I’m spellbound by Karen Yvonne Hamilton’s “Lostmans Heritage: Pioneers in the Florida Everglades.” Her years of research, interviews, primary documents, local lore and carefully constructed hypothesis makes this a solid and entertaining book. I was immediately transported into the mysterious Everglades wilderness and immersed in the details of Hamilton’s colorful ancestors. This compelling Florida pioneer story reads like a novel, yet it is all true, based on newspaper accounts, government records, depositions and interviews. Hamilton’s work is a much needed and welcome addition to South Florida’s 19th and early 20th century history. Her clear writing and intimate detail brings readers on a wild journey back in time. Historians, students, genealogists and general readers will all find intrigue and solid information about America’s last frontier. This book would also make a fascinating motion picture. It’s surprisingly well-crafted, so much so that I’m going to read it twice and recommend it to my college students who may be interested in race relations, swamps, mystery, adventure, and Florida history.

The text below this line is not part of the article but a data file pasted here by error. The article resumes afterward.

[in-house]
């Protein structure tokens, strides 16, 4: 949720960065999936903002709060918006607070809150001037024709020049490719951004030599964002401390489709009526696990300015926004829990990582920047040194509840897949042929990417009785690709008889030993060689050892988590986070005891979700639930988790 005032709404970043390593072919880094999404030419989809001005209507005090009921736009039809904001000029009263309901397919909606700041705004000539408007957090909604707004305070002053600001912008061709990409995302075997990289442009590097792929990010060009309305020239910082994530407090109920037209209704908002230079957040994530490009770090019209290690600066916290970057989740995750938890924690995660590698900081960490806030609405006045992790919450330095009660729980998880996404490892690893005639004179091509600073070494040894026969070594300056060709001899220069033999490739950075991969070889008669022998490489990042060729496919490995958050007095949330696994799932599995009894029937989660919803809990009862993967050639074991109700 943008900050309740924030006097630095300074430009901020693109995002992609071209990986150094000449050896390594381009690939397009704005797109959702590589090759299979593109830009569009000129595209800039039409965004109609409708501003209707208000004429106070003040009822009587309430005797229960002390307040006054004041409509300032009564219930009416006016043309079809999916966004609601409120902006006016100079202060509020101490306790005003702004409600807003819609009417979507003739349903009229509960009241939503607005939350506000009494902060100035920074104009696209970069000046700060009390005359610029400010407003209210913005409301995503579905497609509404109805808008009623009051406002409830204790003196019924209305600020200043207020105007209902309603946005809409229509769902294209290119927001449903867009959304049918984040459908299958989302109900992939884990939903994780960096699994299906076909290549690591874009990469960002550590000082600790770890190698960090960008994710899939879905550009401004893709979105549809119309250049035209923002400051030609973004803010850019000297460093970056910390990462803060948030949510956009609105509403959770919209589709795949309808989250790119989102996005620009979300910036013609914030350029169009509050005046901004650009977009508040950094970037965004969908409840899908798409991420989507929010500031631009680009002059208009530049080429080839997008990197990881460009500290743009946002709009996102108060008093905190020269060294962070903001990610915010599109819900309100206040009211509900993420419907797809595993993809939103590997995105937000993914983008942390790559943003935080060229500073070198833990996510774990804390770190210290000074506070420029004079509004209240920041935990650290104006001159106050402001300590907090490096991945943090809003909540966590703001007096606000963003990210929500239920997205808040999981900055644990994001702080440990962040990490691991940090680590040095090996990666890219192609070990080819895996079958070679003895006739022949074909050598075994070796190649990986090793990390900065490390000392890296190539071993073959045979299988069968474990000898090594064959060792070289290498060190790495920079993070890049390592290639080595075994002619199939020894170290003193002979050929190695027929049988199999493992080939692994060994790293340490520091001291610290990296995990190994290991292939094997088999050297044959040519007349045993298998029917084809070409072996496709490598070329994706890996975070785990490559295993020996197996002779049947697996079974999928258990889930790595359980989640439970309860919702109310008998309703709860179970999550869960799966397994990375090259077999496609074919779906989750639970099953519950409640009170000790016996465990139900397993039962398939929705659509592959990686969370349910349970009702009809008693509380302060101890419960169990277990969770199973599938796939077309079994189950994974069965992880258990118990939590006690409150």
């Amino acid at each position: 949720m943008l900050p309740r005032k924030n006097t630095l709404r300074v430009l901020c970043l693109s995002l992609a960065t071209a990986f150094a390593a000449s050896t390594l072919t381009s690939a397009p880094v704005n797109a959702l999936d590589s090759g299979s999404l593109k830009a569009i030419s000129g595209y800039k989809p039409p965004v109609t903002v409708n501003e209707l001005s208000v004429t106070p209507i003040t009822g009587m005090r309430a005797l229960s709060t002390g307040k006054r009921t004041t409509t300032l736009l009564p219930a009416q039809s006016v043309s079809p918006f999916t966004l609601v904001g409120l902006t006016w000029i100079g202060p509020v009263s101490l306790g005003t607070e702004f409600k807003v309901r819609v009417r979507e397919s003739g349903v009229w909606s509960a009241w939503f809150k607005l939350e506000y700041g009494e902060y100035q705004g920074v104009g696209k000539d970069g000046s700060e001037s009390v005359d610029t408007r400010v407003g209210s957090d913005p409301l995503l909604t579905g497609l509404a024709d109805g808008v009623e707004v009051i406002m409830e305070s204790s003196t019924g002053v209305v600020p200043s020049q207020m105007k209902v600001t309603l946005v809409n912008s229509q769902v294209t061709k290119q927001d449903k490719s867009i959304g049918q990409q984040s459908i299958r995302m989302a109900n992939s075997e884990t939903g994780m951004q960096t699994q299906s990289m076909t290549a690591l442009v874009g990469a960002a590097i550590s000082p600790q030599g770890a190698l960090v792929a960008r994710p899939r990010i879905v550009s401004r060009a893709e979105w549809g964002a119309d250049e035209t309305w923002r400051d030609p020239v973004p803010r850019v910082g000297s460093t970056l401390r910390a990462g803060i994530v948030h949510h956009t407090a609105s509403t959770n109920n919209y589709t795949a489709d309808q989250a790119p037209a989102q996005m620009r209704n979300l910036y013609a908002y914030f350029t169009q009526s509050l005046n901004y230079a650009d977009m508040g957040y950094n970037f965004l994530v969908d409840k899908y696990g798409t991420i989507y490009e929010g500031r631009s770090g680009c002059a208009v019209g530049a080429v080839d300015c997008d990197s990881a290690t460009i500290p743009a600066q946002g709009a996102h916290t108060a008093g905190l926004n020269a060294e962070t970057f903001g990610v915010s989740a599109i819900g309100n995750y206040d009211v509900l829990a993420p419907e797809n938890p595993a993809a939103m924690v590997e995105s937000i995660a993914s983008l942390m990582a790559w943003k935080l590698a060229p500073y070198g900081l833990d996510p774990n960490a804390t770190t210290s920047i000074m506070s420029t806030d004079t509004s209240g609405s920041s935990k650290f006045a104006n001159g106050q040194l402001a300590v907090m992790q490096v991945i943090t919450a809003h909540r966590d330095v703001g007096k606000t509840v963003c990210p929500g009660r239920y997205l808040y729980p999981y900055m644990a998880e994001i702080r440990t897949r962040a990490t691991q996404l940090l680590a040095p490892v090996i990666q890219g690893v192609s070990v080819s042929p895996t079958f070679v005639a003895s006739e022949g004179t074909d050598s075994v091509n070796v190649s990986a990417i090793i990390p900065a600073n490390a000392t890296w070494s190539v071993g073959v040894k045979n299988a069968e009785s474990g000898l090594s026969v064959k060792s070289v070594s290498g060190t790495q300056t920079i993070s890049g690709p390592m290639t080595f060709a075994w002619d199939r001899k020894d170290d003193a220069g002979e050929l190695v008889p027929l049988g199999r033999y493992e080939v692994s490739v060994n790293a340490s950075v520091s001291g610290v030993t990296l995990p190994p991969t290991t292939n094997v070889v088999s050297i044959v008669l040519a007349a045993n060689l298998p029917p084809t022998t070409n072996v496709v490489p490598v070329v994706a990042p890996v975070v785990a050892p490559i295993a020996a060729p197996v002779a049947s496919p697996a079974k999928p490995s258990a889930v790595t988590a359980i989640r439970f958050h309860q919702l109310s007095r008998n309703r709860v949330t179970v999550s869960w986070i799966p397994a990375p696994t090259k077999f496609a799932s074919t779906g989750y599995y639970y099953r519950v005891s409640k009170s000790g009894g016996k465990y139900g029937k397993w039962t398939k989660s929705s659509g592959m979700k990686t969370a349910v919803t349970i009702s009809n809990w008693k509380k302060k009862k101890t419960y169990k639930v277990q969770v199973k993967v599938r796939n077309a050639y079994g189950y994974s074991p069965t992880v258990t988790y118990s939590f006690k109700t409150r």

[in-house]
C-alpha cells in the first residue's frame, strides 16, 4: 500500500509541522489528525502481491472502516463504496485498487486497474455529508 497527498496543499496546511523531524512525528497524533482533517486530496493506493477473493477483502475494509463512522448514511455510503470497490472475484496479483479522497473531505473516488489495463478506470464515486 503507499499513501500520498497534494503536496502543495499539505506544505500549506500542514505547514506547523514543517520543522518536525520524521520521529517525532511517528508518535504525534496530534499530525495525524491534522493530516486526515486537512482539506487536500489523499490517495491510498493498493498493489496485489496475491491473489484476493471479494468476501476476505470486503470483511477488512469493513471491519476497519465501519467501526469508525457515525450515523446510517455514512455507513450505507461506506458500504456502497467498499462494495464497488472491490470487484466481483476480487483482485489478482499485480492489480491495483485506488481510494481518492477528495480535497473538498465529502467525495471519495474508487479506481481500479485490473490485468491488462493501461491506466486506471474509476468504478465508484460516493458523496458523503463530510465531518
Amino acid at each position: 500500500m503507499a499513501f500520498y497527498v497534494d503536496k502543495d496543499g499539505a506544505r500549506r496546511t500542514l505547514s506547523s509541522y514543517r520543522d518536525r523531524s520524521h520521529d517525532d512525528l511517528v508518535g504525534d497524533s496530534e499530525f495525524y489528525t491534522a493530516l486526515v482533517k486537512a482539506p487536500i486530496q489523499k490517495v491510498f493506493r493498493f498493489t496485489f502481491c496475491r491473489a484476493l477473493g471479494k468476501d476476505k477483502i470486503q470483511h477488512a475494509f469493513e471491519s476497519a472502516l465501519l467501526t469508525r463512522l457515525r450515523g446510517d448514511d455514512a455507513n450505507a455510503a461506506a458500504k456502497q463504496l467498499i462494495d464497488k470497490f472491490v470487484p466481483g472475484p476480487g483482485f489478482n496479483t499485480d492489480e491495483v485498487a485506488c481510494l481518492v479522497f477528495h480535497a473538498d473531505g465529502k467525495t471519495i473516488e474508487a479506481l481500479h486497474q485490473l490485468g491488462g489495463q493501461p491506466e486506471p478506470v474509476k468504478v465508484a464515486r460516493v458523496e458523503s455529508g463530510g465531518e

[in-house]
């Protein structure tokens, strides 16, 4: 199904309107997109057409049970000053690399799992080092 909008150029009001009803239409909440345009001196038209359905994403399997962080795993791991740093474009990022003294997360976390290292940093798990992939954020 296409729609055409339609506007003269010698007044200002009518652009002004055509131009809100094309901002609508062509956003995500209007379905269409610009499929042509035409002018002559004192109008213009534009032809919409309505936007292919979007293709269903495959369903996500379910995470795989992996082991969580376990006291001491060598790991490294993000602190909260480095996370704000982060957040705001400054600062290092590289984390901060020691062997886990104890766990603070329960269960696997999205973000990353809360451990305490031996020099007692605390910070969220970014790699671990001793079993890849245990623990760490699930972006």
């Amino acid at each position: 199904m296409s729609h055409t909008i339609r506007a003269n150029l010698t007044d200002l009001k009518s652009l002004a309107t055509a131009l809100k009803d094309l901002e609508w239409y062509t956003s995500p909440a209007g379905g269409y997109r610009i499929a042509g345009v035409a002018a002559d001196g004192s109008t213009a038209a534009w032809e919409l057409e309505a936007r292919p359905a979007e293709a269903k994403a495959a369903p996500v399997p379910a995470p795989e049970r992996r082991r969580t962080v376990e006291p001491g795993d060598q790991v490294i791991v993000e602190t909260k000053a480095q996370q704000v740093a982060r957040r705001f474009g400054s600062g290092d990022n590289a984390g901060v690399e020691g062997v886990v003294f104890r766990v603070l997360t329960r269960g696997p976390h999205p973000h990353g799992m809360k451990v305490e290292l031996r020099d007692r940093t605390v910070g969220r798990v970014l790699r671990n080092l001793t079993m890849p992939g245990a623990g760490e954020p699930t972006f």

Lostmans Heritage: Pioneers in the Florida Everglades
Karen Yvonne Hamilton, author
Lostmans Heritage follows the author’s journey as she searches for her ancestors from the slave country of Savannah to the wilds of the Florida Everglades. The Everglades is shrouded in mysteries, a tangle of mangroves, waterways, and sawgrass that meanders every which way and is as mutable as the wind. Nothing is ever where you left it. This is where one came to get lost, to hide among the wild things and the Seminoles. Her story begins with her ancestor, Richard Hamilton, an extraordinary and dangerous man, a man who, against all odds, untangled himself from the bonds of slavery and began a family and a life in the Florida Everglades. Author Peter Matthiessen found the Hamilton clan so fascinating that he included a fictional account of their lives in his novel, Killing Mr. Watson. Hamilton follows Richard and his sons to the ending of an era when the National Park Service evicted the residents, the pioneers, of the Everglades. Along the way she uncovers secrets and stories, polygamy, bootlegging, fist fights, murders, gangsters, killers, and tales of tomahawks and missing schoolteachers. Noted Florida historian, Charlton Tebeau, once said, "The Hamiltons, to the disappointment of the romanticists, were neither pirates nor smugglers nor fugitives, but simple fishermen." While Tebeau was fascinated by the Hamilton’s, and often referred to them as one of the 'lost tribes' of the islands, the author’s research proves that he was wrong about them. They were fugitives, and they were smugglers. The Everglades was not a place for the average man at that time. You did what you had to do to feed your family.
Janet Naughten, professor of history